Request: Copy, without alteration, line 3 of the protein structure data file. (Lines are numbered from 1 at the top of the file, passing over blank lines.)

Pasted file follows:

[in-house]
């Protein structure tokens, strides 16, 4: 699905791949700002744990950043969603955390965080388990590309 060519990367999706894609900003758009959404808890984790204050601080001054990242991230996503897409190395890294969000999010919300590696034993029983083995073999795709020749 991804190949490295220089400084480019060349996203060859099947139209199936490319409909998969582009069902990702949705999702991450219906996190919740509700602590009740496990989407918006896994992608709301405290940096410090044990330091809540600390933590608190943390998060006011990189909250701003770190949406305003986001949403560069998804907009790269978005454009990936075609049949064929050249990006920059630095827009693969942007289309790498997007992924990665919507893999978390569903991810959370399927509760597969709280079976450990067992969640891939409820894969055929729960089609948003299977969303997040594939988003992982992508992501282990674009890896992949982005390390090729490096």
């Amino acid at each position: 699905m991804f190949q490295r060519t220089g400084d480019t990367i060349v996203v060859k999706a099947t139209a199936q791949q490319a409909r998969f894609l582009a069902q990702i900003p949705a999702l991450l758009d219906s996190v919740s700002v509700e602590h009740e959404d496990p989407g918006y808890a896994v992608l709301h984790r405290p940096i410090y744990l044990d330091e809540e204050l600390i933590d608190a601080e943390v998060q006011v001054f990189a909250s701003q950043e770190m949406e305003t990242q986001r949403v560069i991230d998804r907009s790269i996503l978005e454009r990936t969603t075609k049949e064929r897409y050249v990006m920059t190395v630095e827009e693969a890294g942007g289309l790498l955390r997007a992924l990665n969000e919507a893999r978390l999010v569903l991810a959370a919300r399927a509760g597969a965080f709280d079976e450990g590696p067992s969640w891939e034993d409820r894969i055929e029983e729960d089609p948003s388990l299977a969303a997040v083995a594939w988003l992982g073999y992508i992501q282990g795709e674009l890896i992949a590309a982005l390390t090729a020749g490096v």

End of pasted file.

């Amino acid at each position: 699905m991804f190949q490295r060519t220089g400084d480019t990367i060349v996203v060859k999706a099947t139209a199936q791949q490319a409909r998969f894609l582009a069902q990702i900003p949705a999702l991450l758009d219906s996190v919740s700002v509700e602590h009740e959404d496990p989407g918006y808890a896994v992608l709301h984790r405290p940096i410090y744990l044990d330091e809540e204050l600390i933590d608190a601080e943390v998060q006011v001054f990189a909250s701003q950043e770190m949406e305003t990242q986001r949403v560069i991230d998804r907009s790269i996503l978005e454009r990936t969603t075609k049949e064929r897409y050249v990006m920059t190395v630095e827009e693969a890294g942007g289309l790498l955390r997007a992924l990665n969000e919507a893999r978390l999010v569903l991810a959370a919300r399927a509760g597969a965080f709280d079976e450990g590696p067992s969640w891939e034993d409820r894969i055929e029983e729960d089609p948003s388990l299977a969303a997040v083995a594939w988003l992982g073999y992508i992501q282990g795709e674009l890896i992949a590309a982005l390390t090729a020749g490096v």